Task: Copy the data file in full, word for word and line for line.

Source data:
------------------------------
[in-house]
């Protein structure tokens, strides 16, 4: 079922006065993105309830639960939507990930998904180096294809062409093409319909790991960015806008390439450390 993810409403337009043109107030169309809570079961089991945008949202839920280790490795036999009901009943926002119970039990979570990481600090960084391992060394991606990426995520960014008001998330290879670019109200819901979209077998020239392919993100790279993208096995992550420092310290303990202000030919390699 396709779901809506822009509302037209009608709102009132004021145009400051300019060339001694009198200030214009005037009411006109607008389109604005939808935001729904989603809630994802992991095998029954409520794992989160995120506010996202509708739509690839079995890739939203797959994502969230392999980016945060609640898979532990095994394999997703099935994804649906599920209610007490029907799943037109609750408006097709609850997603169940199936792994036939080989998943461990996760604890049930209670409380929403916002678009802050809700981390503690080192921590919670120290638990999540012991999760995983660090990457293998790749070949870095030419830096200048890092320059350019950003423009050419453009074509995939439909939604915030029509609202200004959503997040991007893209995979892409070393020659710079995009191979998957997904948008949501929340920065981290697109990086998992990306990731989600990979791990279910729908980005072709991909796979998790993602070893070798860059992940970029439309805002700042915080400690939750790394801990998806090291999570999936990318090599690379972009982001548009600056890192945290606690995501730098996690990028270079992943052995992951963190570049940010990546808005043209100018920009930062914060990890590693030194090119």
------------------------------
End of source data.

[in-house]
């Protein structure tokens, strides 16, 4: 079922006065993105309830639960939507990930998904180096294809062409093409319909790991960015806008390439450390 993810409403337009043109107030169309809570079961089991945008949202839920280790490795036999009901009943926002119970039990979570990481600090960084391992060394991606990426995520960014008001998330290879670019109200819901979209077998020239392919993100790279993208096995992550420092310290303990202000030919390699 396709779901809506822009509302037209009608709102009132004021145009400051300019060339001694009198200030214009005037009411006109607008389109604005939808935001729904989603809630994802992991095998029954409520794992989160995120506010996202509708739509690839079995890739939203797959994502969230392999980016945060609640898979532990095994394999997703099935994804649906599920209610007490029907799943037109609750408006097709609850997603169940199936792994036939080989998943461990996760604890049930209670409380929403916002678009802050809700981390503690080192921590919670120290638990999540012991999760995983660090990457293998790749070949870095030419830096200048890092320059350019950003423009050419453009074509995939439909939604915030029509609202200004959503997040991007893209995979892409070393020659710079995009191979998957997904948008949501929340920065981290697109990086998992990306990731989600990979791990279910729908980005072709991909796979998790993602070893070798860059992940970029439309805002700042915080400690939750790394801990998806090291999570999936990318090599690379972009982001548009600056890192945290606690995501730098996690990028270079992943052995992951963190570049940010990546808005043209100018920009930062914060990890590693030194090119």